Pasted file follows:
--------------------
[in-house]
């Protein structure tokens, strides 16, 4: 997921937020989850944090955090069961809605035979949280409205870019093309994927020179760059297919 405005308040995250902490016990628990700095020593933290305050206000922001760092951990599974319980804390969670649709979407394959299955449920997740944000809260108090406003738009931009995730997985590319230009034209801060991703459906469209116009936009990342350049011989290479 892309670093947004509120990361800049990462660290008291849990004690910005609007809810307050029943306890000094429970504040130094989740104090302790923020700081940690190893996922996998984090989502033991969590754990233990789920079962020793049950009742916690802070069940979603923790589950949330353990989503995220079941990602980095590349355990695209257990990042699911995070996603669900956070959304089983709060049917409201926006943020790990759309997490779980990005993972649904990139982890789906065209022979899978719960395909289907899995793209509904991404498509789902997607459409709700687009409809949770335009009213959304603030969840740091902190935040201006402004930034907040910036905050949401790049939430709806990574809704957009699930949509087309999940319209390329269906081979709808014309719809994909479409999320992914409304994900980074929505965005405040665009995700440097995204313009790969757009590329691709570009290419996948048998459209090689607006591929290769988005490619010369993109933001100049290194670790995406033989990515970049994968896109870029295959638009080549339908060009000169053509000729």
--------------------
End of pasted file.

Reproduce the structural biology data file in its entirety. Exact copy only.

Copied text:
[in-house]
């Protein structure tokens, strides 16, 4: 997921937020989850944090955090069961809605035979949280409205870019093309994927020179760059297919 405005308040995250902490016990628990700095020593933290305050206000922001760092951990599974319980804390969670649709979407394959299955449920997740944000809260108090406003738009931009995730997985590319230009034209801060991703459906469209116009936009990342350049011989290479 892309670093947004509120990361800049990462660290008291849990004690910005609007809810307050029943306890000094429970504040130094989740104090302790923020700081940690190893996922996998984090989502033991969590754990233990789920079962020793049950009742916690802070069940979603923790589950949330353990989503995220079941990602980095590349355990695209257990990042699911995070996603669900956070959304089983709060049917409201926006943020790990759309997490779980990005993972649904990139982890789906065209022979899978719960395909289907899995793209509904991404498509789902997607459409709700687009409809949770335009009213959304603030969840740091902190935040201006402004930034907040910036905050949401790049939430709806990574809704957009699930949509087309999940319209390329269906081979709808014309719809994909479409999320992914409304994900980074929505965005405040665009995700440097995204313009790969757009590329691709570009290419996948048998459209090689607006591929290769988005490619010369993109933001100049290194670790995406033989990515970049994968896109870029295959638009080549339908060009000169053509000729």